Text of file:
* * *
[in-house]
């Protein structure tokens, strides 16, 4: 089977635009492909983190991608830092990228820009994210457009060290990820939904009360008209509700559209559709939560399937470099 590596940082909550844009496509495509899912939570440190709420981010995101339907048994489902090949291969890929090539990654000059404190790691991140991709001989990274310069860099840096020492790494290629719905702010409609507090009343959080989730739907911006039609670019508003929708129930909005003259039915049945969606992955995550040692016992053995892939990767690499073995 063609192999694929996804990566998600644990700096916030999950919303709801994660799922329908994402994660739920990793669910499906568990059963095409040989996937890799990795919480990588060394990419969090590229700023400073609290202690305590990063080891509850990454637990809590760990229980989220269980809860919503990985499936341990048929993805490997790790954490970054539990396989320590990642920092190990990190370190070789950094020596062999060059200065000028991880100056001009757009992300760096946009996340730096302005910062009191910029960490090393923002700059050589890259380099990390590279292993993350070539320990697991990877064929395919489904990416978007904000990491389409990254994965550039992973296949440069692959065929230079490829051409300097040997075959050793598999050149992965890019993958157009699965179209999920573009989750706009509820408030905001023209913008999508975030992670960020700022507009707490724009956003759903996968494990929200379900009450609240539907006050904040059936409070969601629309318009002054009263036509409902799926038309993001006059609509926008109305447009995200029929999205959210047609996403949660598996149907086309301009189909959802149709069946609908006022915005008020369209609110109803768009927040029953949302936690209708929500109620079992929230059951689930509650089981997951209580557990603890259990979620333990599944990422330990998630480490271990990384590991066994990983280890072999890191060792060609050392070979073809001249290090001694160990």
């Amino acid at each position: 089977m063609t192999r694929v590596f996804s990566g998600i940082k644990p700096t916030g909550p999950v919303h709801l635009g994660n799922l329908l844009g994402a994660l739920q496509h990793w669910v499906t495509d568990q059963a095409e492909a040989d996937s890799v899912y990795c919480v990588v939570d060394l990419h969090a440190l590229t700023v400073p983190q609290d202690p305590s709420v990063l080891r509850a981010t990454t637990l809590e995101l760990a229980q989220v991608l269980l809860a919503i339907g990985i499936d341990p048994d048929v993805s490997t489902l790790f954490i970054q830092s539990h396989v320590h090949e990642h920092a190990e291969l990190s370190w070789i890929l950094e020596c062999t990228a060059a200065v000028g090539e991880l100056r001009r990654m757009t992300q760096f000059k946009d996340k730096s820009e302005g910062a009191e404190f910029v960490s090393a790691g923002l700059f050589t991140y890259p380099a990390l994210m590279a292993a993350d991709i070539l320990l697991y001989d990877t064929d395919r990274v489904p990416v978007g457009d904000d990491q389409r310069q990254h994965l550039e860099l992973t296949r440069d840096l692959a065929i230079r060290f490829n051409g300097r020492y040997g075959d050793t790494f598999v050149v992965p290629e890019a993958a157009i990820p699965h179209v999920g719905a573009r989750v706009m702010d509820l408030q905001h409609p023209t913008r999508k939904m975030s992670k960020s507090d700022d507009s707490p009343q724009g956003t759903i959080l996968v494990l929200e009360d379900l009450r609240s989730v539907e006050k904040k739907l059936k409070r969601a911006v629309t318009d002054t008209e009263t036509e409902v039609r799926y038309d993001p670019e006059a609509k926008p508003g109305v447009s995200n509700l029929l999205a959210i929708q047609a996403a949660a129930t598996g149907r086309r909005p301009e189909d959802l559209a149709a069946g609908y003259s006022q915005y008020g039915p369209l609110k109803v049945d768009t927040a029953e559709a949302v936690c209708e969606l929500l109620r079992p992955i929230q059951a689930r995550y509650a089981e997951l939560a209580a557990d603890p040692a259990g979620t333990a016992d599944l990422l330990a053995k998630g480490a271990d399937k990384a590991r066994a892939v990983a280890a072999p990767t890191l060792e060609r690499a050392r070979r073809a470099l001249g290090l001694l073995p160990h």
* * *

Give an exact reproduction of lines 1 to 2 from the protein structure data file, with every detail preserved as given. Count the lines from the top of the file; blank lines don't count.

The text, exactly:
[in-house]
């Protein structure tokens, strides 16, 4: 089977635009492909983190991608830092990228820009994210457009060290990820939904009360008209509700559209559709939560399937470099 590596940082909550844009496509495509899912939570440190709420981010995101339907048994489902090949291969890929090539990654000059404190790691991140991709001989990274310069860099840096020492790494290629719905702010409609507090009343959080989730739907911006039609670019508003929708129930909005003259039915049945969606992955995550040692016992053995892939990767690499073995 063609192999694929996804990566998600644990700096916030999950919303709801994660799922329908994402994660739920990793669910499906568990059963095409040989996937890799990795919480990588060394990419969090590229700023400073609290202690305590990063080891509850990454637990809590760990229980989220269980809860919503990985499936341990048929993805490997790790954490970054539990396989320590990642920092190990990190370190070789950094020596062999060059200065000028991880100056001009757009992300760096946009996340730096302005910062009191910029960490090393923002700059050589890259380099990390590279292993993350070539320990697991990877064929395919489904990416978007904000990491389409990254994965550039992973296949440069692959065929230079490829051409300097040997075959050793598999050149992965890019993958157009699965179209999920573009989750706009509820408030905001023209913008999508975030992670960020700022507009707490724009956003759903996968494990929200379900009450609240539907006050904040059936409070969601629309318009002054009263036509409902799926038309993001006059609509926008109305447009995200029929999205959210047609996403949660598996149907086309301009189909959802149709069946609908006022915005008020369209609110109803768009927040029953949302936690209708929500109620079992929230059951689930509650089981997951209580557990603890259990979620333990599944990422330990998630480490271990990384590991066994990983280890072999890191060792060609050392070979073809001249290090001694160990």